Necessary/sufficient conditions type of problems can sometimes seem hard to start, but there are techniques to easily approach them.
One way is to start with a necessary condition (respectively, a sufficient condition), and improve on it until you feel your necessary condition becomes sufficient (respectively, until your sufficient condition becomes also necessary), and then try to prove that it is in fact sufficient (resp. necessary).
as Robin Saunders commented,
if $a_n\to a$ and $b_n\to b$ with $a,b$ nonzero and not $\pm\infty$,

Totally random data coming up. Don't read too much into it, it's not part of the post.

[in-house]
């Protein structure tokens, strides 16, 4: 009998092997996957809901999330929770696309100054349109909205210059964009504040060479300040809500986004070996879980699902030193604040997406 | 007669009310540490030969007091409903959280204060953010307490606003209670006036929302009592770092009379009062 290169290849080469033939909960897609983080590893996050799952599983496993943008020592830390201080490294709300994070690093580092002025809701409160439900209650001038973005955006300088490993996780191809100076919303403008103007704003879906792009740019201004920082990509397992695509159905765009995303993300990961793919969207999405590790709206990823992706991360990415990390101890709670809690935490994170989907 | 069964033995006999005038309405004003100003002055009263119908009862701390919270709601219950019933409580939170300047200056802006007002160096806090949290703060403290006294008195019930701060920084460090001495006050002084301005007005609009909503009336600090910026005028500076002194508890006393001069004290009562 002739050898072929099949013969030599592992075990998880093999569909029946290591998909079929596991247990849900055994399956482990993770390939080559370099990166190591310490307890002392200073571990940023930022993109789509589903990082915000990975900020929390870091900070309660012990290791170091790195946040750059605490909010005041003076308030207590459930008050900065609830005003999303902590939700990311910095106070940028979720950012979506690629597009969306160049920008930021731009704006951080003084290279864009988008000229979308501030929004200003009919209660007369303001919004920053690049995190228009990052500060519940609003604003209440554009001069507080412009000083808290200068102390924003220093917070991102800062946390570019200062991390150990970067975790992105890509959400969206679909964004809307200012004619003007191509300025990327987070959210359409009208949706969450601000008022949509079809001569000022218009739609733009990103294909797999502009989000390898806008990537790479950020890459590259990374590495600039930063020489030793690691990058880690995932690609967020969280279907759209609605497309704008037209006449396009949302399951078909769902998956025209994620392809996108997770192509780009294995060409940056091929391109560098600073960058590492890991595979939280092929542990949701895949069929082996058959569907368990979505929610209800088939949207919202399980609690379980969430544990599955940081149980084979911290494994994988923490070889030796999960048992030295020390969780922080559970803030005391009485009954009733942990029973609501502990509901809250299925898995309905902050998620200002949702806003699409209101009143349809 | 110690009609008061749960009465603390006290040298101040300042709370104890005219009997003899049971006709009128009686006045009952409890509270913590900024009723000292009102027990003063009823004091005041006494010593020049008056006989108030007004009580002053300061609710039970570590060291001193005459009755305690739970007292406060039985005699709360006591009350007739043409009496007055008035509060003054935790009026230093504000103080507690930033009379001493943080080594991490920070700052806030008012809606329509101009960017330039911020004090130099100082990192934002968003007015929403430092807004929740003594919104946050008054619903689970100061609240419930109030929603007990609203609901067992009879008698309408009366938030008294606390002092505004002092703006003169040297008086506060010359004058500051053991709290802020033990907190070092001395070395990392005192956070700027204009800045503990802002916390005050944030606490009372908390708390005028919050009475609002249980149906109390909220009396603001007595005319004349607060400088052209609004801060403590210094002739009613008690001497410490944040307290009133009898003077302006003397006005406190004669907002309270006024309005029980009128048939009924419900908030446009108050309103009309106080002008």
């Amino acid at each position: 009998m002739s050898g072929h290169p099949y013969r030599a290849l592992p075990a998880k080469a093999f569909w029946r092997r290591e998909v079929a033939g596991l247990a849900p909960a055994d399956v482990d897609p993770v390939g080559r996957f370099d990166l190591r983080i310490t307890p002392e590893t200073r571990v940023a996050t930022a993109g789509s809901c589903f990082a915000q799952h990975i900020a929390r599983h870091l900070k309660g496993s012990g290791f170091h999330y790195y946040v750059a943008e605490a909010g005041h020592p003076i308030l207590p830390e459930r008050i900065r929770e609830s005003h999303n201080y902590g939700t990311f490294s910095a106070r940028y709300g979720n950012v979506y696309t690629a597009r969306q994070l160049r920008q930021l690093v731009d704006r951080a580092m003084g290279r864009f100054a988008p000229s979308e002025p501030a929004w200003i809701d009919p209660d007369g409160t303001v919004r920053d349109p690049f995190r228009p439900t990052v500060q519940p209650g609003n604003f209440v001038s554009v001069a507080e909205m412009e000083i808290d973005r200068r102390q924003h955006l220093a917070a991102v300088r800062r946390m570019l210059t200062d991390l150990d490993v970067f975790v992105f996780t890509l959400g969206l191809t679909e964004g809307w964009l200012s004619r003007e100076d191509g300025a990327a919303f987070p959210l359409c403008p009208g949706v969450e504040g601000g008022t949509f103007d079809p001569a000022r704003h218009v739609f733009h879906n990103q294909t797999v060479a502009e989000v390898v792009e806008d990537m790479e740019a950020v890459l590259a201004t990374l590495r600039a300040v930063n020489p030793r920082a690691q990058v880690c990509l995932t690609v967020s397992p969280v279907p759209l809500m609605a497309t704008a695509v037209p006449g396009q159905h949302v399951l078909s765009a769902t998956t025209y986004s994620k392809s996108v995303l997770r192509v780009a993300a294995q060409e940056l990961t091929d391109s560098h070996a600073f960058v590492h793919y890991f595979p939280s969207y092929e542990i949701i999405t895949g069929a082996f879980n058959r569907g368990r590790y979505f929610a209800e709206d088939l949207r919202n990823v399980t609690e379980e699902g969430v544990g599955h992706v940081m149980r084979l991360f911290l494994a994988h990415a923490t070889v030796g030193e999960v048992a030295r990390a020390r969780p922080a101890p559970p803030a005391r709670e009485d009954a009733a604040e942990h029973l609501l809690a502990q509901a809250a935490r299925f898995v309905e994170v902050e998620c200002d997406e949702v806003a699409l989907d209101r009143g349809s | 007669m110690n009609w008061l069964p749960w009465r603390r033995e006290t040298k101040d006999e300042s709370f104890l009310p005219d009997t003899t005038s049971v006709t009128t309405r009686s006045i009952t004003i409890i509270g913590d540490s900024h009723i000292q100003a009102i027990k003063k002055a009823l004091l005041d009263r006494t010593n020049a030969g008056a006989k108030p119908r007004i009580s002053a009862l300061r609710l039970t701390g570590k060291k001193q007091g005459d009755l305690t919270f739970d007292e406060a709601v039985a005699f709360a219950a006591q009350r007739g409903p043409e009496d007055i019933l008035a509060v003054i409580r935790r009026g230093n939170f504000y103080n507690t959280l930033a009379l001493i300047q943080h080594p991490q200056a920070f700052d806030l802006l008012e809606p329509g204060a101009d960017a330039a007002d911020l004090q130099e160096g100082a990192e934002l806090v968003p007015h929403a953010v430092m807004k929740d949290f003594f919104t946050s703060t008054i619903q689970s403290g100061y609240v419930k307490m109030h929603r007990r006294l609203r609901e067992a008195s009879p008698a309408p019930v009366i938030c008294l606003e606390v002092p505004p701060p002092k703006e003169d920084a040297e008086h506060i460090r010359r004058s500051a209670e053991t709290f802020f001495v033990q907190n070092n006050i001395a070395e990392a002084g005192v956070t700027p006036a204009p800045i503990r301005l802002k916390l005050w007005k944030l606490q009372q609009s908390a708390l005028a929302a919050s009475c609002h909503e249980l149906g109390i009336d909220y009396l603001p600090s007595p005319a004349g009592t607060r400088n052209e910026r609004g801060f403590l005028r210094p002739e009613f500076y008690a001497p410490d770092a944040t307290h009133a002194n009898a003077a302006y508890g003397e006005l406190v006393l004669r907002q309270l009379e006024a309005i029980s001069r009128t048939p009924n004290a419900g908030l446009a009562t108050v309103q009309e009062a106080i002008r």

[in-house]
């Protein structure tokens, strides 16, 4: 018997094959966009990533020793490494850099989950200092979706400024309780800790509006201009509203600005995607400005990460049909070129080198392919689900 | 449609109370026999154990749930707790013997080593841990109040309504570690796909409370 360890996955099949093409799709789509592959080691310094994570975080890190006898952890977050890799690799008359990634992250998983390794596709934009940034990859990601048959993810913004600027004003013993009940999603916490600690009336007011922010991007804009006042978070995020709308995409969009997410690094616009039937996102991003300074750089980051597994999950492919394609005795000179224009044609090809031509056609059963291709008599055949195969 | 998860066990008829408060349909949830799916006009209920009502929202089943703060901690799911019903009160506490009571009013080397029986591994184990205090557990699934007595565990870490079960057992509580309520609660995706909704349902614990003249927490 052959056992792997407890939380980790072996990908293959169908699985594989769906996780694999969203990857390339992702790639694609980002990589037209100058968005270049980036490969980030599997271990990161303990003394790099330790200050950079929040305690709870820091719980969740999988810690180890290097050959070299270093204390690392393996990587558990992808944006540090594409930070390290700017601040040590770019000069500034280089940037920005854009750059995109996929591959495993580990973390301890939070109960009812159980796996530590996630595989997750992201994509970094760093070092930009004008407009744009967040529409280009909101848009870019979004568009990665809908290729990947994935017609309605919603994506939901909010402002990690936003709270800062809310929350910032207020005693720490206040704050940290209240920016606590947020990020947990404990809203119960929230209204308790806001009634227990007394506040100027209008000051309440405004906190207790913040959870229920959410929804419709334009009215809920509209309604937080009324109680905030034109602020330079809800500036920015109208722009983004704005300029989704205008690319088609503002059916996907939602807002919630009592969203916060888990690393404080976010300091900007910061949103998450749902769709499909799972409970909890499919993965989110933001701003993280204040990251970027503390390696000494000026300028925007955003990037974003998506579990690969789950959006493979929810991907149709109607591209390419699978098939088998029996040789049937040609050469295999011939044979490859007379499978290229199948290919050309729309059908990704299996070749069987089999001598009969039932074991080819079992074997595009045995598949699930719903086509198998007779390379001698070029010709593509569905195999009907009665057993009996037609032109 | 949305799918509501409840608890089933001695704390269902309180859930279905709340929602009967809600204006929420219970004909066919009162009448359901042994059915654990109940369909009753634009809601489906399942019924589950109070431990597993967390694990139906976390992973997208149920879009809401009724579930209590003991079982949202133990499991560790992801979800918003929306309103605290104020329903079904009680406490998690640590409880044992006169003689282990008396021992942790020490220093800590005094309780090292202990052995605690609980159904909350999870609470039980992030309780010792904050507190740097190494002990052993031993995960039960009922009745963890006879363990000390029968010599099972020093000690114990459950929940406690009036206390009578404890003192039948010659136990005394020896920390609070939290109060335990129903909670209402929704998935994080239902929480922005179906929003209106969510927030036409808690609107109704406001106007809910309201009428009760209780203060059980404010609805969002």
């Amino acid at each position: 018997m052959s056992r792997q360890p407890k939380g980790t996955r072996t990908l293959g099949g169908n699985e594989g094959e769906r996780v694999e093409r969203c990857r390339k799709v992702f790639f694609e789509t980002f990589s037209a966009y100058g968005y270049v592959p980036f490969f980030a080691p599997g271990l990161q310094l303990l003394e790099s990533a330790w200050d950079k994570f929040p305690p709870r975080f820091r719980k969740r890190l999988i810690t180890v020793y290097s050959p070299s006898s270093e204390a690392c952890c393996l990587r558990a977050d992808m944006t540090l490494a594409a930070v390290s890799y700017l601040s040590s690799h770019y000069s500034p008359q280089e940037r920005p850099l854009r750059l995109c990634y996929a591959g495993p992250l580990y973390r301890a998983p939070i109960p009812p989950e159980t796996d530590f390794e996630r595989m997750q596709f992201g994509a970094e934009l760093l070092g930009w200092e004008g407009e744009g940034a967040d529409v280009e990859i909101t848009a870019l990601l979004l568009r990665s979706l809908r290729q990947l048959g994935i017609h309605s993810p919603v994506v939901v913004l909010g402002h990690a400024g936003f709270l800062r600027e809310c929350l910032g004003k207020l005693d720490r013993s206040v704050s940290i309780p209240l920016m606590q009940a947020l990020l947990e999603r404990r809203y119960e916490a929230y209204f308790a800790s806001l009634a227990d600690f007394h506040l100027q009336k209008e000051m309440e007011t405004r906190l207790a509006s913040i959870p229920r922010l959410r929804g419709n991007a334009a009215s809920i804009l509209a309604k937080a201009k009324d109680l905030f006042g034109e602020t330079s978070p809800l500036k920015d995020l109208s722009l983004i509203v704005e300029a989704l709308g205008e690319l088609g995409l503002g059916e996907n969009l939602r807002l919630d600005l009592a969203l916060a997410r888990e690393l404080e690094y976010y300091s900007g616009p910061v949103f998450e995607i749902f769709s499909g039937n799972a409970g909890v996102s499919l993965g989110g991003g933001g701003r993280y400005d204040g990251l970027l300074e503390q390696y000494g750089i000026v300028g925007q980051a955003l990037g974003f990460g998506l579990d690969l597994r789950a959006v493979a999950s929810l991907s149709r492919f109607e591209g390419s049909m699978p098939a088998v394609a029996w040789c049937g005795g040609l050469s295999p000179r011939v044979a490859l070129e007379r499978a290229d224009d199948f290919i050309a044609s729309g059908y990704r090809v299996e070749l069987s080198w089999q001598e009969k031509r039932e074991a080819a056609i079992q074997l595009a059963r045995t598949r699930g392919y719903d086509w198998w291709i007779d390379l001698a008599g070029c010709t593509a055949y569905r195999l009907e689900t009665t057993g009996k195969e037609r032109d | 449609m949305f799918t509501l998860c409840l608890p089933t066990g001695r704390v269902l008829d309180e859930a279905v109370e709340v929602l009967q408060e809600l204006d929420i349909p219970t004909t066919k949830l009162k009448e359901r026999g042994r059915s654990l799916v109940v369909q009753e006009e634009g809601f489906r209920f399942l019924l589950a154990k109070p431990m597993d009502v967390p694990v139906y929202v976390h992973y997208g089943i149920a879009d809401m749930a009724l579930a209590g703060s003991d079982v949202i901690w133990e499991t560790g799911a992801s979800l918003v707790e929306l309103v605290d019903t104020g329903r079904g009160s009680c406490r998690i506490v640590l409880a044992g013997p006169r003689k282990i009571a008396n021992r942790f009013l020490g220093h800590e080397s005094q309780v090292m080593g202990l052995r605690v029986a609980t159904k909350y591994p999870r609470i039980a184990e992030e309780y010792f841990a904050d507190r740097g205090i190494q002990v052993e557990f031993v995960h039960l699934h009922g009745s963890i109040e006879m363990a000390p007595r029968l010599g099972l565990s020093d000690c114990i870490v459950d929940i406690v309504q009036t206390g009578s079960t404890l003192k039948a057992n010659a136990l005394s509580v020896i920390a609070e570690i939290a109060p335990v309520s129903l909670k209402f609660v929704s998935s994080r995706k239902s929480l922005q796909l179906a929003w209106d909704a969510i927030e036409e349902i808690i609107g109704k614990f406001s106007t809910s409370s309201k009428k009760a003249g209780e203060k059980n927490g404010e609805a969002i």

then the quotient rule for limits (see Wikipedia) implies that the radio $a_n/b_n$ will converge to $a/b\neq0$.
a first necessary condition is the following:
At least one of $a_n$ or $b_n$ converges to $0$ or $\pm\infty$.
Is this condition also sufficient? Clearly not,
as $a_n=n^2$ and $b_n=n$ are both such that $a_n,b_n\to\infty$,
so the necessary condition is satisfied,
yet $a_n/b_n$ converges to + infinity!
So the work is not done: you have to make your necessary condition stronger, i.e., dismiss other cases that won't work. However, you're not as far as you were when you started, because now you only have to consider the cases where at least one of $a_n$ or $b_n$ converges to $0$ or $\pm\infty$.